Enright's an excellent writer, but the plots of the Gone-Away books are too neat for me. When we see the characters work hard, it's the kind of work they enjoy. There's mention of offstage jobs or responsibilities that are less pleasurable, but we never go there with the characters. We know they sometimes fight, but that's offstage as well. In the Melendy books, some of the best times are treasured because the characters know they're rare; in the Gone-Away books, an adult points out to a child t ...more
Nov 30, 2014 rated it liked it
Shelves: young-adult
BEWARE of spoilers. One man's bookflap summary is another man's spoiler.

Picked up a used copy of this book, which I hadn't read since childhood. This and the original "Gone-Away Lake" were favorites.

I'm still eager to read the first book -- with fingers crossed that it still appeals to my adult sensibility - I but have to say the sequel is pretty formulaic. It's a treasure story that turns out exactly as the reader is likely to predict from the beginning.

The author's writing is spritely. Her obs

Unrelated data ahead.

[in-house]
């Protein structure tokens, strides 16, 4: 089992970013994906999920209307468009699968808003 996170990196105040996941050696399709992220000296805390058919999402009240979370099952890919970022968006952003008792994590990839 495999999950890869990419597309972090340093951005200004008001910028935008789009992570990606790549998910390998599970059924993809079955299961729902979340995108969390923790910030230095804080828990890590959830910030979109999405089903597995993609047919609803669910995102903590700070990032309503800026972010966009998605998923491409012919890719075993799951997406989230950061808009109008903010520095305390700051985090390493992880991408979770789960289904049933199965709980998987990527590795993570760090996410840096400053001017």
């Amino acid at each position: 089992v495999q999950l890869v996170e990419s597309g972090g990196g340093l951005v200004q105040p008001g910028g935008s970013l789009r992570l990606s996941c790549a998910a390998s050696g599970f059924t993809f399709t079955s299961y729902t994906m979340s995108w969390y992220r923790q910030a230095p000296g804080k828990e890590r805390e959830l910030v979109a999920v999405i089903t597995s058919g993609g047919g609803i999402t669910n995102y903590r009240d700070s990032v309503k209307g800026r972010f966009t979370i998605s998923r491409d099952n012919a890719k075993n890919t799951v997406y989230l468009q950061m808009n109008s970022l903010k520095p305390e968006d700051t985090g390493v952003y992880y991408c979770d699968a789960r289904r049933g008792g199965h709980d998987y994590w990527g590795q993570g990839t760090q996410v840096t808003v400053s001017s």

Jenn Estepp
sort of like the first book was an idealized summer adventure i would've liked to have had as a kid, the sequel was sort of an idealized adventure i would like to have now. sure, the children were there and doing their kid thing, but mostly i kept thinking, "um, please can this all happen to me? i would very much like to purchase a shambling house in the middle of practically nowhere for a tiny song and discover that it is filled with antiques and curiosities and treasures that i will discover, ...more
Oct 16, 2011 rated it really liked it
This sequel to Gone-Away Lake is every bit as good as the original. It's set in the 50's, the year after the first in the series. Portia's family has purchased the long-abandoned home of the inimitable Mrs. Brace-Gideon, and the adults and children spend a happy summer cleaning, restoring, visiting with Uncle Pin and Aunt Min, and treasure-hunting - with plenty of minor adventures on the way. Gentle, imaginative, and fun to read: the sort of book where I found myself reading selected pithy passa ...more
Jun 28, 2009 rated it it was amazing  ·  review of another edition
Recommends it for: everybody
Shelves: rereading, fiction, ya
Again, I cannot describe how happy this book makes me. I happily sink back into the world of Gone-Away Lake, content not to leave it until the book ends, and even then I do so reluctantly.